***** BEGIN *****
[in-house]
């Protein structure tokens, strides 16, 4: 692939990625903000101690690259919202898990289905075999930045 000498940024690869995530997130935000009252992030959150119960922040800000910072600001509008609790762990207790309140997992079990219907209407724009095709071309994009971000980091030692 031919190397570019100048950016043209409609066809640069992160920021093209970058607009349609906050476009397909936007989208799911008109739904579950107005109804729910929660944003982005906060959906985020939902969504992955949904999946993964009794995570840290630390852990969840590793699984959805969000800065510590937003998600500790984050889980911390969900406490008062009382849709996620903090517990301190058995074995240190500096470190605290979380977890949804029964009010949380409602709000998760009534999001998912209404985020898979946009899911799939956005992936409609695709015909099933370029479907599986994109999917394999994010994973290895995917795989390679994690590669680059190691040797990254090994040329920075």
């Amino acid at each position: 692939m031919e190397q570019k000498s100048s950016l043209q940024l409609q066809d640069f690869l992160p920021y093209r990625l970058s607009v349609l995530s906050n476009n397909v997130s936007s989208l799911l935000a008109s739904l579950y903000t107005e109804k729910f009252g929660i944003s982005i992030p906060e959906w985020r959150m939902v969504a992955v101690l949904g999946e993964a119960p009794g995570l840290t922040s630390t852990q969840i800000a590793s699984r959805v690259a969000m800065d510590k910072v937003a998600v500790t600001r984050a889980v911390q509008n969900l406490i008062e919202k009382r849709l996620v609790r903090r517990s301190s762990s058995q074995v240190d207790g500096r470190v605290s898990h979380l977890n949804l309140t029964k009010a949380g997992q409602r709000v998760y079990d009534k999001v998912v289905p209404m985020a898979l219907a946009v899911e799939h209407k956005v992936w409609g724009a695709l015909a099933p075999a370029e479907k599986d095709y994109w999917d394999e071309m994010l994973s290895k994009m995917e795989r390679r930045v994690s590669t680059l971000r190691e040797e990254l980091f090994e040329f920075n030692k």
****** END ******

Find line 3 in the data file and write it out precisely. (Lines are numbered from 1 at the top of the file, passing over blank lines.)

């Amino acid at each position: 692939m031919e190397q570019k000498s100048s950016l043209q940024l409609q066809d640069f690869l992160p920021y093209r990625l970058s607009v349609l995530s906050n476009n397909v997130s936007s989208l799911l935000a008109s739904l579950y903000t107005e109804k729910f009252g929660i944003s982005i992030p906060e959906w985020r959150m939902v969504a992955v101690l949904g999946e993964a119960p009794g995570l840290t922040s630390t852990q969840i800000a590793s699984r959805v690259a969000m800065d510590k910072v937003a998600v500790t600001r984050a889980v911390q509008n969900l406490i008062e919202k009382r849709l996620v609790r903090r517990s301190s762990s058995q074995v240190d207790g500096r470190v605290s898990h979380l977890n949804l309140t029964k009010a949380g997992q409602r709000v998760y079990d009534k999001v998912v289905p209404m985020a898979l219907a946009v899911e799939h209407k956005v992936w409609g724009a695709l015909a099933p075999a370029e479907k599986d095709y994109w999917d394999e071309m994010l994973s290895k994009m995917e795989r390679r930045v994690s590669t680059l971000r190691e040797e990254l980091f090994e040329f920075n030692k």